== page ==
Spinal Scoliosis Surgery

Spinal scoliosis surgery is a common way to treat this condition and it has a high success rate. It is not the only option for those who have scoliosis and in a lot of cases it just won't be a suitable treatment. It is generally agreed that those who have a curvature of greater than 45 degrees will tend to benefit most from spinal scoliosis surgery. There is believed to be a 5% risk of complications arising as a result of this procedure; although some experts claim that the rate is higher than this.

Why is Spinal Scoliosis Surgery Required?

Scoliosis is a disease where the spine develops abnormal curves from side to side. The extent to which this happens will vary greatly and it tends to deteriorate over time. Scoliosis is most often diagnosed during early childhood, but in some instances it doesn't get noticed until later. Those who have a lot of curvature early on in life are more likely to see a progression of the problem.

Spinal scoliosis surgery aims to straighten the spine and prevent further curvature. This is not just for cosmetic reasons because this abnormal spinal shape can also greatly impact an individual's physical well-being. It is true to say that the condition can make life very uncomfortable for people and they can be very self-conscious about the condition; thus limiting their ability to enjoy a health social life. Spinal scoliosis surgery then can not only improve their physical health but also their mental well-being as well.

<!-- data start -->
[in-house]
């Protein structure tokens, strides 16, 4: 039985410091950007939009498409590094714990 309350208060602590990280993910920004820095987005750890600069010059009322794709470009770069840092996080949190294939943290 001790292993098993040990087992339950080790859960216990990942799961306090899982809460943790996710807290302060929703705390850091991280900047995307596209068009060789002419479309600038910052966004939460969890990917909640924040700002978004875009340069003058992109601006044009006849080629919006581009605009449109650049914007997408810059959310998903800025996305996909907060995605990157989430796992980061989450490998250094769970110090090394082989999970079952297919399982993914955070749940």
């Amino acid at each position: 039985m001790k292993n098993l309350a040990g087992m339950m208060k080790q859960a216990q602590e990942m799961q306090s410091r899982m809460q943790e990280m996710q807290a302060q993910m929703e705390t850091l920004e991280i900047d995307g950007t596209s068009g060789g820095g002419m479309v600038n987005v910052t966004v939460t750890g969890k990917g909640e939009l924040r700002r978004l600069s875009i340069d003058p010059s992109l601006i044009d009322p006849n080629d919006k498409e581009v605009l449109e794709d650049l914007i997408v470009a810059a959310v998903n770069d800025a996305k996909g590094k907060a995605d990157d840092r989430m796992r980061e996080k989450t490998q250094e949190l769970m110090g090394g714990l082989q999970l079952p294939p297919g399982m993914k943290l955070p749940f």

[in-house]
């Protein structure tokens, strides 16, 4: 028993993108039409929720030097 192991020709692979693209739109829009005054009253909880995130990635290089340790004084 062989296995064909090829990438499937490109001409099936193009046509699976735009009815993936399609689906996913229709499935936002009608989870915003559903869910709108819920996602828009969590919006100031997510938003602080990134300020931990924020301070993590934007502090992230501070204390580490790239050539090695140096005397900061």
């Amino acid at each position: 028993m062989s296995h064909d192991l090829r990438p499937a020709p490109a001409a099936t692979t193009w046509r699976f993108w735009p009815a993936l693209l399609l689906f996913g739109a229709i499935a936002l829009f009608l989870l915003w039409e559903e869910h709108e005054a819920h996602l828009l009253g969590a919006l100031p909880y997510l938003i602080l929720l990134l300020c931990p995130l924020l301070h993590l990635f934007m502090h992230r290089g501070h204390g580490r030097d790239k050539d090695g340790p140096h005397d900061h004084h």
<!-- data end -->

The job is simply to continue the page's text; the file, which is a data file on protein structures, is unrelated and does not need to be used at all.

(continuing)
What Does Spinal Scoliosis Surgery Involve?

With spinal scoliosis surgery the surgical team will either create an incision in the patient's back, or in their front. If they are working from the front they will also have to deflate a lung in order to gain proper access to the spine. The surgery involves placing rods that help straighten the spine; in some instances this will also be grafting involving bone from other parts of the body. If the patient is still young the surgical team may use growing rods which can be altered as the individual's spine grows.

The full recovery process from spinal scoliosis surgery can take about seven months. The patient will be on bed rest immediately after the procedure – this can last up to three weeks if the procedure involved spinal fusion. Once they are discharged home the patient will have restrictions on their movement for about six months.

There is always the risk of complications with this type of procedure and this includes the possibility of; excessive bleeding, infection, damage to nerves or organs, increased risk of arthritis, respiratory infections, complications of bed rest, and hospital acquired infections. As already noted though, most patients will have the procedure without developing any of these complications. Those that do have things go wrong with the spinal scoliosis surgery will tend to find that this is just a temporary setback. In some instances the surgery won't be successful and could even make things worse than before – rare.

Spinal Scoliosis Surgery